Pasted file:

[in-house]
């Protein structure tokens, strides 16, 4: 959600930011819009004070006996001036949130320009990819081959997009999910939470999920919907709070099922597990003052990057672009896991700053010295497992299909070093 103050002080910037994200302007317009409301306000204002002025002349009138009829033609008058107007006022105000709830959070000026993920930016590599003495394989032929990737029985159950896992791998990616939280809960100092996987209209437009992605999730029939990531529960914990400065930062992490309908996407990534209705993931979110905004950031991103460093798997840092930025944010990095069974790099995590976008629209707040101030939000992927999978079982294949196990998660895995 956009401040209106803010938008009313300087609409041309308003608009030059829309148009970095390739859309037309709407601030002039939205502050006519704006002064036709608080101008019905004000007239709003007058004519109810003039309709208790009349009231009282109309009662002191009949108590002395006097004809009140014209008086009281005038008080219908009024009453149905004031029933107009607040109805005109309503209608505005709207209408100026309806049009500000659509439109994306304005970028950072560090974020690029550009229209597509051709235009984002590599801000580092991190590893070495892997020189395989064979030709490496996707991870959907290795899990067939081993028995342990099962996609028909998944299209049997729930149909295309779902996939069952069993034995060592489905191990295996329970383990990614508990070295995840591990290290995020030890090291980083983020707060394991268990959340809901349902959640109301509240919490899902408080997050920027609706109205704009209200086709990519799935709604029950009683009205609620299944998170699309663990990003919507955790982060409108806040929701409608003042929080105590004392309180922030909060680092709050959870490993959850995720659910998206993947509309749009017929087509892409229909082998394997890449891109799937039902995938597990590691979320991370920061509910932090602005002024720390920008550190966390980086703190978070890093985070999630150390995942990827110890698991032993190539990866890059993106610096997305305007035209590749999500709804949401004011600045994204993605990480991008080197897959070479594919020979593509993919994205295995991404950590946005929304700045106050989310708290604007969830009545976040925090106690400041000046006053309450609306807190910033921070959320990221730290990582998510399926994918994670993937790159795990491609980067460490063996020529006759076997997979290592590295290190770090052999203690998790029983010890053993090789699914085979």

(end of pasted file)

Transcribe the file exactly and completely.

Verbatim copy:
[in-house]
């Protein structure tokens, strides 16, 4: 959600930011819009004070006996001036949130320009990819081959997009999910939470999920919907709070099922597990003052990057672009896991700053010295497992299909070093 103050002080910037994200302007317009409301306000204002002025002349009138009829033609008058107007006022105000709830959070000026993920930016590599003495394989032929990737029985159950896992791998990616939280809960100092996987209209437009992605999730029939990531529960914990400065930062992490309908996407990534209705993931979110905004950031991103460093798997840092930025944010990095069974790099995590976008629209707040101030939000992927999978079982294949196990998660895995 956009401040209106803010938008009313300087609409041309308003608009030059829309148009970095390739859309037309709407601030002039939205502050006519704006002064036709608080101008019905004000007239709003007058004519109810003039309709208790009349009231009282109309009662002191009949108590002395006097004809009140014209008086009281005038008080219908009024009453149905004031029933107009607040109805005109309503209608505005709207209408100026309806049009500000659509439109994306304005970028950072560090974020690029550009229209597509051709235009984002590599801000580092991190590893070495892997020189395989064979030709490496996707991870959907290795899990067939081993028995342990099962996609028909998944299209049997729930149909295309779902996939069952069993034995060592489905191990295996329970383990990614508990070295995840591990290290995020030890090291980083983020707060394991268990959340809901349902959640109301509240919490899902408080997050920027609706109205704009209200086709990519799935709604029950009683009205609620299944998170699309663990990003919507955790982060409108806040929701409608003042929080105590004392309180922030909060680092709050959870490993959850995720659910998206993947509309749009017929087509892409229909082998394997890449891109799937039902995938597990590691979320991370920061509910932090602005002024720390920008550190966390980086703190978070890093985070999630150390995942990827110890698991032993190539990866890059993106610096997305305007035209590749999500709804949401004011600045994204993605990480991008080197897959070479594919020979593509993919994205295995991404950590946005929304700045106050989310708290604007969830009545976040925090106690400041000046006053309450609306807190910033921070959320990221730290990582998510399926994918994670993937790159795990491609980067460490063996020529006759076997997979290592590295290190770090052999203690998790029983010890053993090789699914085979």